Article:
Algorithmic improvements

At the beginning, the lowest-hanging fruit came from debugging the implementation of IRLS and coordinate descent (CD) because those components were quite buggy and suboptimal. The algorithm we use is from [Yuan2012]. We started by understanding the paper and relating it back to the code. This led to a circuitous chase around the code base, an effort that paid off when we noticed a hard-coded value in the optimizer was far too high. Fixing this was a one-line change that gave us 2-4X faster convergence!

Another large algorithmic improvement to the optimizer came from centering the predictor matrix to have mean zero. Coordinate descent cycles through one feature at a time, which is a strategy that works poorly with non-centered predictors because changing any coefficient changes the mean. In several cases, zero-centering reduced the total number of IRLS iterations by a factor of two, while leaving solutions unchanged. As we discuss below, centering is nontrivial in the case of a sparse matrix because we don’t want to modify the zero entries and destroy the sparsity. This was a major impetus for starting a tabular matrix handling library, tabmat, as an extension of glum.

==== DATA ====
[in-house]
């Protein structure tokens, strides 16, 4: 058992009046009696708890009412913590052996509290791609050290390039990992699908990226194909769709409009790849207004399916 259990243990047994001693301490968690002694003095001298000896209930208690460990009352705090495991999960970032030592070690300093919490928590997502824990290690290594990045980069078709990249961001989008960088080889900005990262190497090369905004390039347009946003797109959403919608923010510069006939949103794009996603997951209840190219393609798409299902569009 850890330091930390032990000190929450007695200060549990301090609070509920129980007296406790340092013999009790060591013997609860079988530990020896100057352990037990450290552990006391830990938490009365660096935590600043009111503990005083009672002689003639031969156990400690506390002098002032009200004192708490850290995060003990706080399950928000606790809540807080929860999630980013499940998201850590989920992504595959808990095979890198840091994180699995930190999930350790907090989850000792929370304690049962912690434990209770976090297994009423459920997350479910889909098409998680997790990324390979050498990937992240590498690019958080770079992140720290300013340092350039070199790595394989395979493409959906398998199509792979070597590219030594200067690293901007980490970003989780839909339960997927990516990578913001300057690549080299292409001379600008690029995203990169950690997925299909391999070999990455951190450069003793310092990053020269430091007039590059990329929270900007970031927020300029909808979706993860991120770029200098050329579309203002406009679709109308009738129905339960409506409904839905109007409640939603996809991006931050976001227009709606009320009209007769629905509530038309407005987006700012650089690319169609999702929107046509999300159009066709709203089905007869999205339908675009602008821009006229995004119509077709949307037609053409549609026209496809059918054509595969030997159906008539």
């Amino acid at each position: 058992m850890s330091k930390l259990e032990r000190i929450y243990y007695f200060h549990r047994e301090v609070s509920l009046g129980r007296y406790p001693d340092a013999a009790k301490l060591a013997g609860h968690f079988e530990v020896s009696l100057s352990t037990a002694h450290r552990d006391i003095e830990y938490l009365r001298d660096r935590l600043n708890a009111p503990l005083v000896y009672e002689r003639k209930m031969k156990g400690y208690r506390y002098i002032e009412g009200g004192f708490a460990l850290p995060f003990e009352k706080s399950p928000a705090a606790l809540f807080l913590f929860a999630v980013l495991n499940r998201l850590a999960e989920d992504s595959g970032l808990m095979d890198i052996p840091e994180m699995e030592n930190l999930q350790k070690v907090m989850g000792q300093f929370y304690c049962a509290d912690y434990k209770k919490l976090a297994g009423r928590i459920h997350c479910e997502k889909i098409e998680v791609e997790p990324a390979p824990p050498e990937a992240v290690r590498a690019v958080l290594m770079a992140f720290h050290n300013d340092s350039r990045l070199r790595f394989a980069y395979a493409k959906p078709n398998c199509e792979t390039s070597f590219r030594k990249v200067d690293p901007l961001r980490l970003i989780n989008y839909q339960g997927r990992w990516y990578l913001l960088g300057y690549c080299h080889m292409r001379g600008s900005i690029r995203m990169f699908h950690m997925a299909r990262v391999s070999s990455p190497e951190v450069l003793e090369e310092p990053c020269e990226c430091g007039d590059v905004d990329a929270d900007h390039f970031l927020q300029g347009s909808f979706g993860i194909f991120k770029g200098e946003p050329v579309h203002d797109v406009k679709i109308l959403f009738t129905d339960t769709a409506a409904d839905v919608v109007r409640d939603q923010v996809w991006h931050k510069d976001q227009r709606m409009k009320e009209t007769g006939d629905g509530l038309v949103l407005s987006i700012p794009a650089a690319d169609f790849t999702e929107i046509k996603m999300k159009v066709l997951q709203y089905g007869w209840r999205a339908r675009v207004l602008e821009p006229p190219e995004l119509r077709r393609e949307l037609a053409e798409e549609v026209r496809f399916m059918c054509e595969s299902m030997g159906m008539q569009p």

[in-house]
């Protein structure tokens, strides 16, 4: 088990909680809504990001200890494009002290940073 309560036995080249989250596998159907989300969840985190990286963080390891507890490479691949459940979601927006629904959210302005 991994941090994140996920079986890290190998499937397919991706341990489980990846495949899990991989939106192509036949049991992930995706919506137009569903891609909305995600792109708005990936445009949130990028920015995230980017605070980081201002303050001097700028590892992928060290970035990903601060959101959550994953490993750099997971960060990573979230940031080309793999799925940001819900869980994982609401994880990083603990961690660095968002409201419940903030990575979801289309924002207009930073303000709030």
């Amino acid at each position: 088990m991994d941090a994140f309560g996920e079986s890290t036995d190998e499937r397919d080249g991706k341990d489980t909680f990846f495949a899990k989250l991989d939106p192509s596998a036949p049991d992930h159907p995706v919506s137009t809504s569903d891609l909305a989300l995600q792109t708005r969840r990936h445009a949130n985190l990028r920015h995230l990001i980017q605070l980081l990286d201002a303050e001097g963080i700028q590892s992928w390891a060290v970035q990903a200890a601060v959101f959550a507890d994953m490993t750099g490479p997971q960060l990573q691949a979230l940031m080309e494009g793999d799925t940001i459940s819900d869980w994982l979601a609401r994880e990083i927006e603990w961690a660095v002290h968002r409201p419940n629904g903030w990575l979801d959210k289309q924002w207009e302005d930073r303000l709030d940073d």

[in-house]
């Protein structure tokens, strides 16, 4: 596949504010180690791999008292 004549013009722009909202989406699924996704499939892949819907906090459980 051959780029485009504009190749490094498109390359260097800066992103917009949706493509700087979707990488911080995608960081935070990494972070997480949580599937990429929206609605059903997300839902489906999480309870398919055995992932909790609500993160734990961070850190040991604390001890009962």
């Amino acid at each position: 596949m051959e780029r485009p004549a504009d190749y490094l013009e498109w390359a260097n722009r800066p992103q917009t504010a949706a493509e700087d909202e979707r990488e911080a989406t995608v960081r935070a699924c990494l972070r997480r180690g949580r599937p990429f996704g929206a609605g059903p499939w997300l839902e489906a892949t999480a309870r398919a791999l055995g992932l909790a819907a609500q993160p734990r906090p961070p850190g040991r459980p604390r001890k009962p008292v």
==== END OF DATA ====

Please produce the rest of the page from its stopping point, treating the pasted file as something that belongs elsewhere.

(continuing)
Much later on, we made major improvements to the quality of the quadratic approximations for binomial, gamma, and Tweedie distributions, where the the original Hessian approximations turned out to be suboptimal. For the first couple months, we took for granted that the quadratic log-likelihood approximations from sklearn-fork were correct. However, after substantial investigation, it turned out that we were using a Fisher information matrix-based approximation to the hessian rather than the true Hessian. This was done in sklearn-fork because the Fisher information matrix (FIM) is guaranteed to be positive definite for any link function or distribution, a necessary condition for guaranteed convergence. However, in cases where the true Hessian is also positive definite, using it will result in much faster convergence. It turned out that switching to using the true Hessian for these special cases (linear, Poisson, gamma, logistic regression and Tweedie regression for 1 < p < 2) gave huge reductions in the number of IRLS iterations. Some gamma regression problems dropped from taking 50-100 iterations to taking just 5-10 iterations.